Coming from the Black Country, real ale is something that you are raised on. So when we were asked to visit The Wirral and go on the Wirral Real Ale Trail, we jumped at the opportunity.
It is one of many ale trails run by the Real Ale Trail Co and is a circular trail of the 10 best ale pubs in the area, showcasing beers from some fantastic local breweries… and a perfect solution to help our quest to sample new ales and try new pubs to share with you.
The first stop was Gallagher’s Pub, a stone’s throw from Peerless Brewing and two-minute walk from Hamilton Square station in Birkenhead, just around the corner from the famous Mersey Ferries. We arrived just after midday with many other trail-goers, ready to board the bus and kick off our epic trip of real ale discovery.
After Jostling through the merry crowd to the bar we took to the back of the pub to soak up the atmosphere and enjoy a pint of White Rat from The Rat Brewery. It’s here that we got to see the real history of the place, which holds a massive collection of military and maritime memorabilia. Time flew by and before we knew it, we were on the bus to The Scrap Yard.
When we arrived at The Scrap Yard we realised just how popular the Wirral Real Ale Trail is. With a bustling bar, they were serving nearly 20 amazing beers on tap, including Lervig’s Sippin’ Into Darkness which I swiftly ordered a third of. There was a real community feeling here, it seemed to be the perfect bar for locals and tourists alike. They had a great mix of craft beers as well as traditional real ales, something that I’ve not come across before.
The next stop for us was the Irby Mill and the atmosphere on the bus at this point was brilliant, a lot of light-hearted banter, with everyone having a good time. Irby Mill is a lovely small pub in Greasby, quite some way from the last stop. They’d gone the whole hog, with a grill outside serving hot dogs and burgers, as well as indie/folk artists performing inside. Irby Mill to me had everything that you could want in a real ale pub. There were a good few ales on tap, a welcoming atmosphere and fresh local food. After a nice meal and a couple of pints of Blueberry Hill Porter from Big Bog Brewing, we were on our way to our final stop, The Rose and Crown.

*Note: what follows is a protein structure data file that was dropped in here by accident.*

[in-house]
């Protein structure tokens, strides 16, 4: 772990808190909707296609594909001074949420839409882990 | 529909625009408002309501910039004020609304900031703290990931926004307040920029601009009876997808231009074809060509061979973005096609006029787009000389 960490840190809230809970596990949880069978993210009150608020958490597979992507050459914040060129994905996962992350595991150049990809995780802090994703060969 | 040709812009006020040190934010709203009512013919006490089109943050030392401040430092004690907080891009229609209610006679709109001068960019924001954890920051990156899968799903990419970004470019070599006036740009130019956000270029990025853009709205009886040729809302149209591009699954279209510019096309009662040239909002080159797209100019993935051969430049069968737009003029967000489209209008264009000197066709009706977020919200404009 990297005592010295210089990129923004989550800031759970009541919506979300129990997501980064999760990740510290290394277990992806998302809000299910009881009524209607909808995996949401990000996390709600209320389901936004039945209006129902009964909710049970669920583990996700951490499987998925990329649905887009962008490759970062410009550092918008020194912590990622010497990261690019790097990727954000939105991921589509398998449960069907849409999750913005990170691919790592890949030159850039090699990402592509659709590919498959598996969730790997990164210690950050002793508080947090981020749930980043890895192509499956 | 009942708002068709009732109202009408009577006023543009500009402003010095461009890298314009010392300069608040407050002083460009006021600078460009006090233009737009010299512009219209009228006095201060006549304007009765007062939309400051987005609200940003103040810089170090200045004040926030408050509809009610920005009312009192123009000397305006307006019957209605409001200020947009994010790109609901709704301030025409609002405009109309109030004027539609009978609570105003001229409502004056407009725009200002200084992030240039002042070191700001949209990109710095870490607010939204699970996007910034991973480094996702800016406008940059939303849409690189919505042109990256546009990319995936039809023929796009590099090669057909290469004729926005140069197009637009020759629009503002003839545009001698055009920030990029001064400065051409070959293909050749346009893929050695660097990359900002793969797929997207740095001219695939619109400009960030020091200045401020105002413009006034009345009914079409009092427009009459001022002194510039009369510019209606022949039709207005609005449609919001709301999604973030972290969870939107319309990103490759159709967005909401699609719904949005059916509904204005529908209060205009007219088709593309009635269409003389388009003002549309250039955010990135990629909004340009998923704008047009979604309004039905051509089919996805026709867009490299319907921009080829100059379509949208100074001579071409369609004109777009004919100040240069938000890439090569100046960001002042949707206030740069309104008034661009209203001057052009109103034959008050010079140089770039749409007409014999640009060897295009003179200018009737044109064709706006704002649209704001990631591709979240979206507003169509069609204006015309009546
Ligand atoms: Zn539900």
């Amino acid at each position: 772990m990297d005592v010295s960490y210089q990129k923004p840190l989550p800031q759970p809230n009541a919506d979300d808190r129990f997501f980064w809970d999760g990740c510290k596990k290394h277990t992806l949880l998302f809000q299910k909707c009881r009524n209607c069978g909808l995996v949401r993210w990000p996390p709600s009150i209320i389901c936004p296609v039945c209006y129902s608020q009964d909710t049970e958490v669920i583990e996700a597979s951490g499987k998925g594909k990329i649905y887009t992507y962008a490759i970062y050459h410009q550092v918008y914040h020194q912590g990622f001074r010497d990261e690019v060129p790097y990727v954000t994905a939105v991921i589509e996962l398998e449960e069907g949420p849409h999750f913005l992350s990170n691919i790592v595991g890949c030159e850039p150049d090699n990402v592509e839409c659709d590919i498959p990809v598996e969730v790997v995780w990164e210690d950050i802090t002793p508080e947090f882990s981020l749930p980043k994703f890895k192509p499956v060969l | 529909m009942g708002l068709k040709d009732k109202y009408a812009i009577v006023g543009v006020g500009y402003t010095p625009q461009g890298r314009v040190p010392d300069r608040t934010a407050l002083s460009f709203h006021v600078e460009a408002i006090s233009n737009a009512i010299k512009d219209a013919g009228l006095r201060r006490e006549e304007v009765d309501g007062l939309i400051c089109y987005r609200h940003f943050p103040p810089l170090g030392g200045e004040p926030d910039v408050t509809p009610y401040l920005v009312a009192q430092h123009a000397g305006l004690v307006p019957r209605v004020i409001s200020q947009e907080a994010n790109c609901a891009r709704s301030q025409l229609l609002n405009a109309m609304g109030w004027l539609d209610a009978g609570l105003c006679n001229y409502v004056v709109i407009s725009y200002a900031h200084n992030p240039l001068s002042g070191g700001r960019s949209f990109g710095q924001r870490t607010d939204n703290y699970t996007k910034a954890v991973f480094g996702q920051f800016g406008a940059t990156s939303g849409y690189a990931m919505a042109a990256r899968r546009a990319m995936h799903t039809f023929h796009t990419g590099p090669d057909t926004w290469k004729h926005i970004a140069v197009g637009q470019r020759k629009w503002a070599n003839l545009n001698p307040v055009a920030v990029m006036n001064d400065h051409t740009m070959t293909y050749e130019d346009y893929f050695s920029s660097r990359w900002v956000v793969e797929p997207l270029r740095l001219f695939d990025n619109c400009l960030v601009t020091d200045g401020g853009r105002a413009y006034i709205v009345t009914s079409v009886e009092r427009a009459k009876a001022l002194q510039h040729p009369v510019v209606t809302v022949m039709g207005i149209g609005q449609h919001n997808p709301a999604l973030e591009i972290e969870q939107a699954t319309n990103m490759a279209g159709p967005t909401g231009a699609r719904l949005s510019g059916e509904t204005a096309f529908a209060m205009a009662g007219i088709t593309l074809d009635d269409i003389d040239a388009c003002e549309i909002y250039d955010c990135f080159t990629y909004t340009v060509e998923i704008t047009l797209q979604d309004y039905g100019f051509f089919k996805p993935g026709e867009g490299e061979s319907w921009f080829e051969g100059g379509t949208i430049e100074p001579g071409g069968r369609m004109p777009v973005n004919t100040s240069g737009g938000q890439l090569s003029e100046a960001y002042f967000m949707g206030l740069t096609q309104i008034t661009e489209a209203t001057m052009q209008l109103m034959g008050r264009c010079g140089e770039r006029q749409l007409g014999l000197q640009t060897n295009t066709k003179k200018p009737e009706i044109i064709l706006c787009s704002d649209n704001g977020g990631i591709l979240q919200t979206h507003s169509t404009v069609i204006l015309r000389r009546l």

One of Wirral’s best cask ale pubs and recently under new management, they serve 8 ales on tap, with permanent fixtures and rotating guest ales. It’s situated in the centre of Bebington and on the edge of the picturesque Mayer Park. By the time we arrived there was very little room inside but no one cared, the band were playing and everybody was having a great time. Unfortunately it was time for my last pint, Peerless Brewing’s Oatmeal Stout.
We had an epic day and the trail gave us a great opportunity to visit pubs in a totally different area that we were not familiar with, being transported from pub to pub without much planning. It was a brilliant example of good pubs and great beer bringing communities together, showing a fantastic variety of ales local to the Wirral, many that don’t even travel much further than the Wirral shores.
The trail had a great mix of men and women and as the event is 24+, so the day had a mature crowd, good vibes with everyone here for the beer. I was able to get on and off where I liked and as I couldn’t do them all, we’ll definitely be returning next year to hit-up some of the pubs that we missed. The nearest trails to us are the Shropshire trail and the Kidderminster & Wyre Forest trail on September 14th but you can check out the Real Ale Trail Co site here to see where your nearest trail is, it’s definitely worth giving one of these a go!
Buses run all day, come every 30 mins and stop right outside the pub. The one-day event starts at 11am finishing at 10pm and costs £20 a ticket.